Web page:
This is the peril posed by the “nature rights” movement. Whenever any human activity interferes with what environmentalists believe should be done, such laws permit them to sue and stop the enterprise.
Case in point. Two years ago the Ojibwe tribe granted wild rice the “right to exist,” which could be said to be a synonym for a right to life. As I noted back then:
The law begins: “Manoomin, or wild rice, within all the Chippewa ceded territories, possesses inherent rights to exist, flourish, regenerate, and evolve, as well as inherent rights to restoration, recovery and preservation.”
The Rights of Manoomin include:
– The right to clean water and freshwater habitat
– The right to a natural environment free from industrial pollution
– The right to a healthy, stable climate free from human-caused climate change impacts
– The right to be free from patenting
– The right to be free from contamination by genetically engineered organisms
Imagine the litigation such a law would generate if it were enforceable outside of tribal lands.
Well, we don’t have to imagine anymore. The “wild rice” has now brought a lawsuit in tribal court seeking to prevent the repair of an oil pipeline — a microcosm of things to come if the “nature rights” movement continues to advance. From the CBC story:
Wild rice is the lead plaintiff in a new lawsuit aimed at halting construction of Enbridge’s Line 3 oil pipeline replacement.
“Wild rice is the most important spiritual, central part of our culture. Wild rice is what’s making us come out and protect water,” Frank Bibeau, a treaty rights attorney for the White Earth First Nation in Minnesota, told As It Happens guest host Nil Köksal.
“Wild rice protects us. Wild rice feeds us. Wild rice tells us when there’s something wrong in the water or in the air or in the ground. Wild rice is an indicator species. And wild rice is disappearing.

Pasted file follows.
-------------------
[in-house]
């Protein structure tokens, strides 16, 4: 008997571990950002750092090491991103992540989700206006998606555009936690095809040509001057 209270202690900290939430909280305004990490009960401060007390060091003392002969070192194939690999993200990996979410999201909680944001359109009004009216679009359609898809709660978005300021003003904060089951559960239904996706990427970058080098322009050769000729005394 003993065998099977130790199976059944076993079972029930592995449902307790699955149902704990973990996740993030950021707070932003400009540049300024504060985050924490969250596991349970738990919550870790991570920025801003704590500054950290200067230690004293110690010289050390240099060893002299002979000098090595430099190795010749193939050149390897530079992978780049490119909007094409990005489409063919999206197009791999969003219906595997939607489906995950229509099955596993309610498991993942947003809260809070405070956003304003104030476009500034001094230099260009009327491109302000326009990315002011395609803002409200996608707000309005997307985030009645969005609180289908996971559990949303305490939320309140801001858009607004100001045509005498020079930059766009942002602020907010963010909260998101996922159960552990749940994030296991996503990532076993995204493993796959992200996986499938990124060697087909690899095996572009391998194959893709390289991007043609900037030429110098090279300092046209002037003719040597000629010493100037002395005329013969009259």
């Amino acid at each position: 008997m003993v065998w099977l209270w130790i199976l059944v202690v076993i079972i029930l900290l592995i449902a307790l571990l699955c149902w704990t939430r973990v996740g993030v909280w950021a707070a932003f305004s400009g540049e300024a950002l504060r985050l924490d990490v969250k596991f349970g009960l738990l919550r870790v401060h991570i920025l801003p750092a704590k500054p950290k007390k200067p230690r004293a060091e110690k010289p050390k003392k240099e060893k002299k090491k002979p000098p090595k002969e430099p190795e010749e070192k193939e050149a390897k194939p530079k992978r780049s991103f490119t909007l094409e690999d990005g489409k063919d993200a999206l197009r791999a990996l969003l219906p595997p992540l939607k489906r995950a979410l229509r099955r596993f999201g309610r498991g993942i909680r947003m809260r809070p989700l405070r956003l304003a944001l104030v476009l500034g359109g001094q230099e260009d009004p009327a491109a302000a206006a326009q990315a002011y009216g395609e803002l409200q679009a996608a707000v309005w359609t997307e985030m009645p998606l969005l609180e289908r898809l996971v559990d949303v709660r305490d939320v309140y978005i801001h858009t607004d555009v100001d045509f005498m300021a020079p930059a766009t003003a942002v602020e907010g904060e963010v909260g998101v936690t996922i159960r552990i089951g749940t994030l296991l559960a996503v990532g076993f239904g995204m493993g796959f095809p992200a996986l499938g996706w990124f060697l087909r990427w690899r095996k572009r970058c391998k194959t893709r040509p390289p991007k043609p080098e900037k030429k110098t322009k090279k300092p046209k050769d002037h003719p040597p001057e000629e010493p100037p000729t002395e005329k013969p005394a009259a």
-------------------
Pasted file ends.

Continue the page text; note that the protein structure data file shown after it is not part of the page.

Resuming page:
Bibeau filed the suit Wednesday in the White Earth Nation Tribal Court. It lists the Minnesota Department of Natural Resources (DNR) as a defendant, and several White Earth tribal members and Line 3 protesters as plaintiffs alongside wild rice, or manoomin in Ojibway.
Ironically, the point of the repair is to prevent leaks and ruptures. But the wild rice apparently “wants” no oil piped.
The lawsuit asks the tribal court to grant an injunction to void the water permit the DNR issued to Enbridge for Line 3.
If the tribal court rules against the oil pipeline, that would not end the story:
But even if the lawsuit is successful, Bibeau says he doesn’t expect the state to abide by the tribal court’s decision. Still, he says Line 3 opponents could use a tribal court victory to fast-track their case to a U.S. federal court.
That’s where things could get dicey, depending on the judge.
As I said, this is a microcosm story. But it also a cogent warning of our future that may await if states and the federal government don’t pass laws exclusively reserving “rights” to the human realm (individuals and juridical associations) and prohibiting nature and animals from having legal standing in any court of law.